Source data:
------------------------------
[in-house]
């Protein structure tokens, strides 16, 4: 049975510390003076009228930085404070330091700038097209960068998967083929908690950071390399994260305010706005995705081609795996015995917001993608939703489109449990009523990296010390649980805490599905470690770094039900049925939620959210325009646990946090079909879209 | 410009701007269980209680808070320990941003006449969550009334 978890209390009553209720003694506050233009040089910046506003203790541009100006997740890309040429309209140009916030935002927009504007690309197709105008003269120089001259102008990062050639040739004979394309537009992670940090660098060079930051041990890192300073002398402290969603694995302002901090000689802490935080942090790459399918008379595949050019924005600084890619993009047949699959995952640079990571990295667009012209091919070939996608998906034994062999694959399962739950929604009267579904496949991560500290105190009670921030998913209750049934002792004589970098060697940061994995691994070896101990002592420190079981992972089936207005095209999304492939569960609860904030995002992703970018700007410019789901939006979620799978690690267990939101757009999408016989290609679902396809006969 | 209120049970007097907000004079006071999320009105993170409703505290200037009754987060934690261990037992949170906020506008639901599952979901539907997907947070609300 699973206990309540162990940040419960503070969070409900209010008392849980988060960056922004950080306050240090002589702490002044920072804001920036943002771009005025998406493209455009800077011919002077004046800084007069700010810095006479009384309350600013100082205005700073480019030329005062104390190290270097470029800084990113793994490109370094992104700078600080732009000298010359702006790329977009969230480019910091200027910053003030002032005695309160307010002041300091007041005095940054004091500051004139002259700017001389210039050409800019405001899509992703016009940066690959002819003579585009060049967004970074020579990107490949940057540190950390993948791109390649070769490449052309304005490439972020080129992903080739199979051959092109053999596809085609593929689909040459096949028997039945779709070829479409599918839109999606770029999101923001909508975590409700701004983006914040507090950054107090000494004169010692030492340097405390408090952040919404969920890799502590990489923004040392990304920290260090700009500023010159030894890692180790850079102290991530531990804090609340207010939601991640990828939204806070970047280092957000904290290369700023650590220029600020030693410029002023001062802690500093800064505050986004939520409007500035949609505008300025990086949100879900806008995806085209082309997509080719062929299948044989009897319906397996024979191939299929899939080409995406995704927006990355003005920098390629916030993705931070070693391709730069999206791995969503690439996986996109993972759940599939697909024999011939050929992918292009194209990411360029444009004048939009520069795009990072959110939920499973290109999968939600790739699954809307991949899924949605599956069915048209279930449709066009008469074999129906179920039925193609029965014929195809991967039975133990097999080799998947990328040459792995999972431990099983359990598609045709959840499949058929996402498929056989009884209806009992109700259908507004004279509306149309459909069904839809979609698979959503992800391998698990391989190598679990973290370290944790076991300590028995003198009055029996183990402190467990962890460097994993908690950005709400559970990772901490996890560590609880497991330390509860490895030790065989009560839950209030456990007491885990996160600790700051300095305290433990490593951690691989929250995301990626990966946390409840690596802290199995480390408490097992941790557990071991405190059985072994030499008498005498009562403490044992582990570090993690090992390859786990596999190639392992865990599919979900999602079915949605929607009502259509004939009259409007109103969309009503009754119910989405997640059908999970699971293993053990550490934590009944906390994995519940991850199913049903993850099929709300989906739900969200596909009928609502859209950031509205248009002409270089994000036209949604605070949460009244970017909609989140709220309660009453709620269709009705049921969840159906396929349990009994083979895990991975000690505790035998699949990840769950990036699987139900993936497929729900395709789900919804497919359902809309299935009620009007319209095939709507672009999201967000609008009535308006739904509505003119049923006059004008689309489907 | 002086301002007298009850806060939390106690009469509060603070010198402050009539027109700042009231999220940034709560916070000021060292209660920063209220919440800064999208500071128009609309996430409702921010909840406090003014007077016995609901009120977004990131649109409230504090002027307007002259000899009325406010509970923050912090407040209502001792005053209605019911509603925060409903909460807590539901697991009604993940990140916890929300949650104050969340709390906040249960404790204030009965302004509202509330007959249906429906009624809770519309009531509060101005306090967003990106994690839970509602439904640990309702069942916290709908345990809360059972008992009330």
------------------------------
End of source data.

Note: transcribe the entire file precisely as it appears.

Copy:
[in-house]
């Protein structure tokens, strides 16, 4: 049975510390003076009228930085404070330091700038097209960068998967083929908690950071390399994260305010706005995705081609795996015995917001993608939703489109449990009523990296010390649980805490599905470690770094039900049925939620959210325009646990946090079909879209 | 410009701007269980209680808070320990941003006449969550009334 978890209390009553209720003694506050233009040089910046506003203790541009100006997740890309040429309209140009916030935002927009504007690309197709105008003269120089001259102008990062050639040739004979394309537009992670940090660098060079930051041990890192300073002398402290969603694995302002901090000689802490935080942090790459399918008379595949050019924005600084890619993009047949699959995952640079990571990295667009012209091919070939996608998906034994062999694959399962739950929604009267579904496949991560500290105190009670921030998913209750049934002792004589970098060697940061994995691994070896101990002592420190079981992972089936207005095209999304492939569960609860904030995002992703970018700007410019789901939006979620799978690690267990939101757009999408016989290609679902396809006969 | 209120049970007097907000004079006071999320009105993170409703505290200037009754987060934690261990037992949170906020506008639901599952979901539907997907947070609300 699973206990309540162990940040419960503070969070409900209010008392849980988060960056922004950080306050240090002589702490002044920072804001920036943002771009005025998406493209455009800077011919002077004046800084007069700010810095006479009384309350600013100082205005700073480019030329005062104390190290270097470029800084990113793994490109370094992104700078600080732009000298010359702006790329977009969230480019910091200027910053003030002032005695309160307010002041300091007041005095940054004091500051004139002259700017001389210039050409800019405001899509992703016009940066690959002819003579585009060049967004970074020579990107490949940057540190950390993948791109390649070769490449052309304005490439972020080129992903080739199979051959092109053999596809085609593929689909040459096949028997039945779709070829479409599918839109999606770029999101923001909508975590409700701004983006914040507090950054107090000494004169010692030492340097405390408090952040919404969920890799502590990489923004040392990304920290260090700009500023010159030894890692180790850079102290991530531990804090609340207010939601991640990828939204806070970047280092957000904290290369700023650590220029600020030693410029002023001062802690500093800064505050986004939520409007500035949609505008300025990086949100879900806008995806085209082309997509080719062929299948044989009897319906397996024979191939299929899939080409995406995704927006990355003005920098390629916030993705931070070693391709730069999206791995969503690439996986996109993972759940599939697909024999011939050929992918292009194209990411360029444009004048939009520069795009990072959110939920499973290109999968939600790739699954809307991949899924949605599956069915048209279930449709066009008469074999129906179920039925193609029965014929195809991967039975133990097999080799998947990328040459792995999972431990099983359990598609045709959840499949058929996402498929056989009884209806009992109700259908507004004279509306149309459909069904839809979609698979959503992800391998698990391989190598679990973290370290944790076991300590028995003198009055029996183990402190467990962890460097994993908690950005709400559970990772901490996890560590609880497991330390509860490895030790065989009560839950209030456990007491885990996160600790700051300095305290433990490593951690691989929250995301990626990966946390409840690596802290199995480390408490097992941790557990071991405190059985072994030499008498005498009562403490044992582990570090993690090992390859786990596999190639392992865990599919979900999602079915949605929607009502259509004939009259409007109103969309009503009754119910989405997640059908999970699971293993053990550490934590009944906390994995519940991850199913049903993850099929709300989906739900969200596909009928609502859209950031509205248009002409270089994000036209949604605070949460009244970017909609989140709220309660009453709620269709009705049921969840159906396929349990009994083979895990991975000690505790035998699949990840769950990036699987139900993936497929729900395709789900919804497919359902809309299935009620009007319209095939709507672009999201967000609008009535308006739904509505003119049923006059004008689309489907 | 002086301002007298009850806060939390106690009469509060603070010198402050009539027109700042009231999220940034709560916070000021060292209660920063209220919440800064999208500071128009609309996430409702921010909840406090003014007077016995609901009120977004990131649109409230504090002027307007002259000899009325406010509970923050912090407040209502001792005053209605019911509603925060409903909460807590539901697991009604993940990140916890929300949650104050969340709390906040249960404790204030009965302004509202509330007959249906429906009624809770519309009531509060101005306090967003990106994690839970509602439904640990309702069942916290709908345990809360059972008992009330």